Clare Moore is the Head of Franchising at Tide Cleaners.
If you’re looking to be a more successful business owner, you might want to consider how to think more like a community mayor.
I’m not talking about actual mayors. From my perspective, community mayors are the leaders in our neighborhoods, the people who care deeply about where they live and the people who live there. They’re the ones who know what needs to be done and promote action to get things done. If there’s a traffic light that needs to be put in place, they petition for it. If there’s a charity fundraiser that needs organizing, they do it. If their neighbors are in trouble, they’re the first ones in line to help.
Obviously, being a community mayor is a selfless act, and it should remain so. But it also makes smart business sense for a company leader to consider how they can give back to their community. Being a business owner and a community mayor is a symbiotic relationship. The more you do for the community, I believe the more your business will benefit.
So, how do you become a community mayor? As someone who tries to support their community however I can, I have a few ideas.
Invest in your community. The moment you open a business, whether it’s a franchise you’ve purchased or a startup you’re working on in your garage, you’re poised to start giving back to your community. The taxes your business pays to the community helps to fund roads, bridges, schools and libraries. If you’re hiring employees, you’re providing much-needed jobs and helping families put food on the table. If your business provides a valuable service or product, you’re making your fellow citizens’ day a little easier.
But to me, every business owner, once they really get moving, arguably has a responsibility to support their communities in other ways. And community mayors, as you’ve likely noticed, are always happy to do that. That’s the wonderful thing about being a business owner: You may be in the position to help people.
For instance, if your business sponsors a soccer or baseball team’s uniforms, that’s a fairly low-cost way to give a helping hand to children in your community, as well as get the word out about your business. If your business spends money to help a local organization put on a festival (socially distant, of course) or assist the town or city leadership with a charity, that, too, means you’re involved with a good cause.
It’s a noble deed that should be done for no other reason than to help people. But as it turns out, people like to reward businesses that are doing the right thing. The premise that you’ll likely attract more loyal customers by investing money in your community is simply an added benefit.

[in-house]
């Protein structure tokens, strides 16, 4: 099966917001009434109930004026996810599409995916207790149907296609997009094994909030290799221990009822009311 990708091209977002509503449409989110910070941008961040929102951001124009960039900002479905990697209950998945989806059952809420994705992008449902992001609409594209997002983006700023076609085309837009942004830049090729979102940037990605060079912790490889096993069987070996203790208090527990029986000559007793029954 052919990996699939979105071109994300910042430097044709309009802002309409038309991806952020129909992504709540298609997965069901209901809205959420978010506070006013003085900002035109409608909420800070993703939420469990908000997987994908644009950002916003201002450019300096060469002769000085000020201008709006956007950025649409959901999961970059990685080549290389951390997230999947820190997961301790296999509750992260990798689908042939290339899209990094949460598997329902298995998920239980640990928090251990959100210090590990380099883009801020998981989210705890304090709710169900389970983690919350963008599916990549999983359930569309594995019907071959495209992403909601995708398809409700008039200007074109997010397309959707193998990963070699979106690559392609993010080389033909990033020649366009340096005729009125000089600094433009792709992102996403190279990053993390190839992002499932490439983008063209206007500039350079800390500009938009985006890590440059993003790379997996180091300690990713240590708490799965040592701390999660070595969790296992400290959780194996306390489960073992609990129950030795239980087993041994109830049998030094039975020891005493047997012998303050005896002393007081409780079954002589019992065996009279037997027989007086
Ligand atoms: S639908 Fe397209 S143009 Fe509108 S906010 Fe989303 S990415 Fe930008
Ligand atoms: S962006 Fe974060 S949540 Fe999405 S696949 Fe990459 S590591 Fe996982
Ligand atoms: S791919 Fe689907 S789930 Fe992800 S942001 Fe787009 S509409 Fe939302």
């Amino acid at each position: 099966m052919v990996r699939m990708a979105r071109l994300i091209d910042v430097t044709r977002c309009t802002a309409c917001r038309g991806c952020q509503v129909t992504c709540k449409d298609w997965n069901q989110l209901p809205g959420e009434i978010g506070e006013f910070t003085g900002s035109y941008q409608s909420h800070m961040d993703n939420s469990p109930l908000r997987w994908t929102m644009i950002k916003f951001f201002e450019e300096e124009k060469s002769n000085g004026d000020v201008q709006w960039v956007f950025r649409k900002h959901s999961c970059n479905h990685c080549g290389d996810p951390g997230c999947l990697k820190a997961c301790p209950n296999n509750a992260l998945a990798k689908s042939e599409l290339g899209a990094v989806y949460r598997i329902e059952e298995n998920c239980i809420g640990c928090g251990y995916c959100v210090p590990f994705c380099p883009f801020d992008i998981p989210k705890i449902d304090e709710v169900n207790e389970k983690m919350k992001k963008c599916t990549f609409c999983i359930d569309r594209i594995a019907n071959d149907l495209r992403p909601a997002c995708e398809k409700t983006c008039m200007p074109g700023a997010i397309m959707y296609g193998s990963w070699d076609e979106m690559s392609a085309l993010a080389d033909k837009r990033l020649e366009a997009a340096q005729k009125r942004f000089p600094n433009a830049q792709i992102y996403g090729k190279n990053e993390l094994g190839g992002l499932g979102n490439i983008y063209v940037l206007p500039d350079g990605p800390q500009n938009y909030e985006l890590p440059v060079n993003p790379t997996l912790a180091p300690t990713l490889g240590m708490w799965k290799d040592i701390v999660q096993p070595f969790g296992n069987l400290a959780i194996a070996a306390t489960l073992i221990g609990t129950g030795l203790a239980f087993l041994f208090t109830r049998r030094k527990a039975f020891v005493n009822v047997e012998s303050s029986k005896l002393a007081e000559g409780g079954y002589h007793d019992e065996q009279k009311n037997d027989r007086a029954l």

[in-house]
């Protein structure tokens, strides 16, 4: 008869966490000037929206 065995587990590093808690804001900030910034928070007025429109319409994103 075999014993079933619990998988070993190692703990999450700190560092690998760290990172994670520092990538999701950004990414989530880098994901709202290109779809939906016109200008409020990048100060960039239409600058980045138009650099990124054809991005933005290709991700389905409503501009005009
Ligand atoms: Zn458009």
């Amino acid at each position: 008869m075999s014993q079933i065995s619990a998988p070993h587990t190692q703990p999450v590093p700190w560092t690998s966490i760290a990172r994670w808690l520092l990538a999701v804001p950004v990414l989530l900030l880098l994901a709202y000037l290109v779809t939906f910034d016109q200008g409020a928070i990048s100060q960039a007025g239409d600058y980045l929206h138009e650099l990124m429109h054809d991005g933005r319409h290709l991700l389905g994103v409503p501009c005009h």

Also, keep in mind, the more that businesses invest in a community, the stronger it is and the more attractive of a place it is to live. When people are moving into a city and your customers are doing well, you do well. No, your business can’t pay for an entire community’s needs on its own, but if all businesses could invest at least a little into their community, I believe all communities, and their businesses, would be better off.
Invest time in your community. Just as important as money is your time. When you allow your employees to volunteer for good causes in the community, and when you yourself do it, so much good comes out of that.
From my perspective, there’s nothing like the feeling of helping out at a soup kitchen, teaching a child to read or giving blood at a blood drive. Even if nobody sees you or your employees helping out and your time doesn’t inadvertently translate into future sales, you and your employees know what you’re doing. It’s going to lift your morale and simply make you and your employees feel good about your business. That’s a priceless return on your investment of time.
Invest yourself in your community. In other words, join a group. Become a member of your local Chamber of Commerce or perhaps the Rotary Club or Lions Club International. Those are just a few classic examples.
Yes, during a pandemic, it might seem off-brand to join a social organization. But, in a way, I feel that’s all the more reason to do it, even if many of your meetings are going to be over Zoom or from six feet away. These are tough times, and we all need to work together, more than ever, and your community needs you.
When you join a group, you have a place and a face in your community. That’s going to pay off in ways you can’t imagine. You’ll likely meet entrepreneurs who will have sage advice for you and who can commiserate with you when you go through tough times (and there are always some tough times with any business). You might find big clients, vendors or suppliers by mixing it up with the business community.
I see no downside to getting involved and supporting your community. In the worst case, you’re making connections with people outside of your circle, and, hopefully, that means your business gets more visibility in the community. So go out there and run for community mayor. You’ve got my vote.